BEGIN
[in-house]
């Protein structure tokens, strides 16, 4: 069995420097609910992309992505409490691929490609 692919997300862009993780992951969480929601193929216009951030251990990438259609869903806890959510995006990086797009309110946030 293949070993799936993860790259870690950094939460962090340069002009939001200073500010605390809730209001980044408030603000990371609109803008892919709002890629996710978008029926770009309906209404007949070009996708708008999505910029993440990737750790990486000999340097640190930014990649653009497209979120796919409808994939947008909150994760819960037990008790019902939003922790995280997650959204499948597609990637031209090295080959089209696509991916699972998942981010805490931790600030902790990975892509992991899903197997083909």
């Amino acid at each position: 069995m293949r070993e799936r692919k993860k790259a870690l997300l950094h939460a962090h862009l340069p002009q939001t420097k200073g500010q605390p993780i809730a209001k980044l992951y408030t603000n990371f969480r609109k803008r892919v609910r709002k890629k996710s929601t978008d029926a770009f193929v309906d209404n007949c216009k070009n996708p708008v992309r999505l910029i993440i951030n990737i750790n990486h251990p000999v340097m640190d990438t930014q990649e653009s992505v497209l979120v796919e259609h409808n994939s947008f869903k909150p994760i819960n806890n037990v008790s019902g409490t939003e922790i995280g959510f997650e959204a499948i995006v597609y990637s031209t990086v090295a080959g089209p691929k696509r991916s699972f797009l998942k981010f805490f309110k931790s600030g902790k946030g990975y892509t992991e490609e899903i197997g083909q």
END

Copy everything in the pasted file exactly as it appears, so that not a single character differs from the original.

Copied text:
[in-house]
């Protein structure tokens, strides 16, 4: 069995420097609910992309992505409490691929490609 692919997300862009993780992951969480929601193929216009951030251990990438259609869903806890959510995006990086797009309110946030 293949070993799936993860790259870690950094939460962090340069002009939001200073500010605390809730209001980044408030603000990371609109803008892919709002890629996710978008029926770009309906209404007949070009996708708008999505910029993440990737750790990486000999340097640190930014990649653009497209979120796919409808994939947008909150994760819960037990008790019902939003922790995280997650959204499948597609990637031209090295080959089209696509991916699972998942981010805490931790600030902790990975892509992991899903197997083909």
């Amino acid at each position: 069995m293949r070993e799936r692919k993860k790259a870690l997300l950094h939460a962090h862009l340069p002009q939001t420097k200073g500010q605390p993780i809730a209001k980044l992951y408030t603000n990371f969480r609109k803008r892919v609910r709002k890629k996710s929601t978008d029926a770009f193929v309906d209404n007949c216009k070009n996708p708008v992309r999505l910029i993440i951030n990737i750790n990486h251990p000999v340097m640190d990438t930014q990649e653009s992505v497209l979120v796919e259609h409808n994939s947008f869903k909150p994760i819960n806890n037990v008790s019902g409490t939003e922790i995280g959510f997650e959204a499948i995006v597609y990637s031209t990086v090295a080959g089209p691929k696509r991916s699972f797009l998942k981010f805490f309110k931790s600030g902790k946030g990975y892509t992991e490609e899903i197997g083909q």